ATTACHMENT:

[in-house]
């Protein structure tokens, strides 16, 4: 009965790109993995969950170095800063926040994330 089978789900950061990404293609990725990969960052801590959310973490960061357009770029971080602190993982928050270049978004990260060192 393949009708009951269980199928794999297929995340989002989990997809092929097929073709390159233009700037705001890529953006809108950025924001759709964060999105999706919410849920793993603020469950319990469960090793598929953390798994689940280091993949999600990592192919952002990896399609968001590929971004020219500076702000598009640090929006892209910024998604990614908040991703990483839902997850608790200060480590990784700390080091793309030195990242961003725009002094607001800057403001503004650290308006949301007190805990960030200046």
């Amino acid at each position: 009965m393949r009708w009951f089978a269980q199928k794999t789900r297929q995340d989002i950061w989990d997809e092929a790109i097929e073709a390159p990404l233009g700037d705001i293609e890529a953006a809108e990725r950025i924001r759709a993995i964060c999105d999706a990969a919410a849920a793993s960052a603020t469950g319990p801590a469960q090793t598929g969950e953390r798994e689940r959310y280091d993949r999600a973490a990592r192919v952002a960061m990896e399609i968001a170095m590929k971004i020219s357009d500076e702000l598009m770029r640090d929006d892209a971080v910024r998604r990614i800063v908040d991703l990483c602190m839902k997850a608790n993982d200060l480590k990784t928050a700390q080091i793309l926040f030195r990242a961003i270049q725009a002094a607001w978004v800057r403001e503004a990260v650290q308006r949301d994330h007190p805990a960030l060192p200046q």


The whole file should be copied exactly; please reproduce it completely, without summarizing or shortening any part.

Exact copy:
[in-house]
């Protein structure tokens, strides 16, 4: 009965790109993995969950170095800063926040994330 089978789900950061990404293609990725990969960052801590959310973490960061357009770029971080602190993982928050270049978004990260060192 393949009708009951269980199928794999297929995340989002989990997809092929097929073709390159233009700037705001890529953006809108950025924001759709964060999105999706919410849920793993603020469950319990469960090793598929953390798994689940280091993949999600990592192919952002990896399609968001590929971004020219500076702000598009640090929006892209910024998604990614908040991703990483839902997850608790200060480590990784700390080091793309030195990242961003725009002094607001800057403001503004650290308006949301007190805990960030200046």
């Amino acid at each position: 009965m393949r009708w009951f089978a269980q199928k794999t789900r297929q995340d989002i950061w989990d997809e092929a790109i097929e073709a390159p990404l233009g700037d705001i293609e890529a953006a809108e990725r950025i924001r759709a993995i964060c999105d999706a990969a919410a849920a793993s960052a603020t469950g319990p801590a469960q090793t598929g969950e953390r798994e689940r959310y280091d993949r999600a973490a990592r192919v952002a960061m990896e399609i968001a170095m590929k971004i020219s357009d500076e702000l598009m770029r640090d929006d892209a971080v910024r998604r990614i800063v908040d991703l990483c602190m839902k997850a608790n993982d200060l480590k990784t928050a700390q080091i793309l926040f030195r990242a961003i270049q725009a002094a607001w978004v800057r403001e503004a990260v650290q308006r949301d994330h007190p805990a960030l060192p200046q």